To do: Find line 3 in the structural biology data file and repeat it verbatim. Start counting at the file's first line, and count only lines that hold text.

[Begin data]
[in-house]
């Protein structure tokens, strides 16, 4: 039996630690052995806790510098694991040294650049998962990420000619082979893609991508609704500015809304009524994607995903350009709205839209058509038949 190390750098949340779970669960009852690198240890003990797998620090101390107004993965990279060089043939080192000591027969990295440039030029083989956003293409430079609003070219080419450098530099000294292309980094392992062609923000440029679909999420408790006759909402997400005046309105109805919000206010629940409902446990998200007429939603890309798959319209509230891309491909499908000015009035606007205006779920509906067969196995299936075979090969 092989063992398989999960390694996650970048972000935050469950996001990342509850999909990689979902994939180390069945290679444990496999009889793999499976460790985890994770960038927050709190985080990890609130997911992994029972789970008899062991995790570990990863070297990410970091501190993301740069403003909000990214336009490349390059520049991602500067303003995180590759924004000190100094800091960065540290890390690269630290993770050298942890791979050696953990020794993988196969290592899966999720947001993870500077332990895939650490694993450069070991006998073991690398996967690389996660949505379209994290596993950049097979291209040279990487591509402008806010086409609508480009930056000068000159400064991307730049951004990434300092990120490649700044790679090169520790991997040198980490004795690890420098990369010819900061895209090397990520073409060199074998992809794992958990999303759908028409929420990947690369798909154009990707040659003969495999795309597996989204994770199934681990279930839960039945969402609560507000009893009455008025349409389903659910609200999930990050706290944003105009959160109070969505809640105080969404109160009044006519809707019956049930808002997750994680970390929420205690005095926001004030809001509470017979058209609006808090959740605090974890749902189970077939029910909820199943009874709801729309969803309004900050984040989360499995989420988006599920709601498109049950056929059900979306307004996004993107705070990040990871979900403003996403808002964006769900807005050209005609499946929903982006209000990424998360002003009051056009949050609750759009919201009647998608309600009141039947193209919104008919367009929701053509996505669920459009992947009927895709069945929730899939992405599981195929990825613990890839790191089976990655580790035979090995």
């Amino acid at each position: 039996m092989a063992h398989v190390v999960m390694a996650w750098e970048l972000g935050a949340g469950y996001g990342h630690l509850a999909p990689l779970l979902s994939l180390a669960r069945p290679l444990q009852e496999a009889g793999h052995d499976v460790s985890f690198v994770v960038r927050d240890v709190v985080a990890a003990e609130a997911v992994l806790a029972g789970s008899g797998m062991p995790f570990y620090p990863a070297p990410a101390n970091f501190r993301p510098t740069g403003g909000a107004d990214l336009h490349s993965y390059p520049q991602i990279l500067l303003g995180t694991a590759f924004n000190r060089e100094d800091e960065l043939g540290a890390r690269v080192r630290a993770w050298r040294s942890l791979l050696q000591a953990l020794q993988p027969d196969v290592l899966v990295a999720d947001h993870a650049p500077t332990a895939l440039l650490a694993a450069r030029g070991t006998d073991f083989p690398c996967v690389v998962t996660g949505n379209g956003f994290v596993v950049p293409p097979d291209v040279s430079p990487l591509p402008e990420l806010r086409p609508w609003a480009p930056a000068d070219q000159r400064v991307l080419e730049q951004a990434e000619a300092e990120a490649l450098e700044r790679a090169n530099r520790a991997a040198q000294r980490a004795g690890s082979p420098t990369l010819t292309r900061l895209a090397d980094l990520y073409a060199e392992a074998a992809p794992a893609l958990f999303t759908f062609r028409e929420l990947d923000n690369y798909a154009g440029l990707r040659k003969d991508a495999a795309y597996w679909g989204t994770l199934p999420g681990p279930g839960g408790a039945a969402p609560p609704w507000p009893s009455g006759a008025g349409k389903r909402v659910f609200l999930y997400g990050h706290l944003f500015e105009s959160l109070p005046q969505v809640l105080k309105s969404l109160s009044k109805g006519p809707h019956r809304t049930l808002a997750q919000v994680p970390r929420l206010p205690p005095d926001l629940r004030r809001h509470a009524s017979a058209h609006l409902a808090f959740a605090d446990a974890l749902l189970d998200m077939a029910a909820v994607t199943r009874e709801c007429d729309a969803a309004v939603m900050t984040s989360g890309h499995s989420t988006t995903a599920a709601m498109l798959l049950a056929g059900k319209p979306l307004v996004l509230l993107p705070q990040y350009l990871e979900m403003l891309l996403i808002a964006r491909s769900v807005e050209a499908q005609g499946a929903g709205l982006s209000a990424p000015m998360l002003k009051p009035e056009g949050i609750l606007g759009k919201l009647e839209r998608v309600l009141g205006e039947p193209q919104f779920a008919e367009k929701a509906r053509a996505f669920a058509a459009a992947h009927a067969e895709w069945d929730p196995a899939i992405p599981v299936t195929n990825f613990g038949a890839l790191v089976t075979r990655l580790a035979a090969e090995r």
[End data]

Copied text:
């Amino acid at each position: 039996m092989a063992h398989v190390v999960m390694a996650w750098e970048l972000g935050a949340g469950y996001g990342h630690l509850a999909p990689l779970l979902s994939l180390a669960r069945p290679l444990q009852e496999a009889g793999h052995d499976v460790s985890f690198v994770v960038r927050d240890v709190v985080a990890a003990e609130a997911v992994l806790a029972g789970s008899g797998m062991p995790f570990y620090p990863a070297p990410a101390n970091f501190r993301p510098t740069g403003g909000a107004d990214l336009h490349s993965y390059p520049q991602i990279l500067l303003g995180t694991a590759f924004n000190r060089e100094d800091e960065l043939g540290a890390r690269v080192r630290a993770w050298r040294s942890l791979l050696q000591a953990l020794q993988p027969d196969v290592l899966v990295a999720d947001h993870a650049p500077t332990a895939l440039l650490a694993a450069r030029g070991t006998d073991f083989p690398c996967v690389v998962t996660g949505n379209g956003f994290v596993v950049p293409p097979d291209v040279s430079p990487l591509p402008e990420l806010r086409p609508w609003a480009p930056a000068d070219q000159r400064v991307l080419e730049q951004a990434e000619a300092e990120a490649l450098e700044r790679a090169n530099r520790a991997a040198q000294r980490a004795g690890s082979p420098t990369l010819t292309r900061l895209a090397d980094l990520y073409a060199e392992a074998a992809p794992a893609l958990f999303t759908f062609r028409e929420l990947d923000n690369y798909a154009g440029l990707r040659k003969d991508a495999a795309y597996w679909g989204t994770l199934p999420g681990p279930g839960g408790a039945a969402p609560p609704w507000p009893s009455g006759a008025g349409k389903r909402v659910f609200l999930y997400g990050h706290l944003f500015e105009s959160l109070p005046q969505v809640l105080k309105s969404l109160s009044k109805g006519p809707h019956r809304t049930l808002a997750q919000v994680p970390r929420l206010p205690p005095d926001l629940r004030r809001h509470a009524s017979a058209h609006l409902a808090f959740a605090d446990a974890l749902l189970d998200m077939a029910a909820v994607t199943r009874e709801c007429d729309a969803a309004v939603m900050t984040s989360g890309h499995s989420t988006t995903a599920a709601m498109l798959l049950a056929g059900k319209p979306l307004v996004l509230l993107p705070q990040y350009l990871e979900m403003l891309l996403i808002a964006r491909s769900v807005e050209a499908q005609g499946a929903g709205l982006s209000a990424p000015m998360l002003k009051p009035e056009g949050i609750l606007g759009k919201l009647e839209r998608v309600l009141g205006e039947p193209q919104f779920a008919e367009k929701a509906r053509a996505f669920a058509a459009a992947h009927a067969e895709w069945d929730p196995a899939i992405p599981v299936t195929n990825f613990g038949a890839l790191v089976t075979r990655l580790a035979a090969e090995r």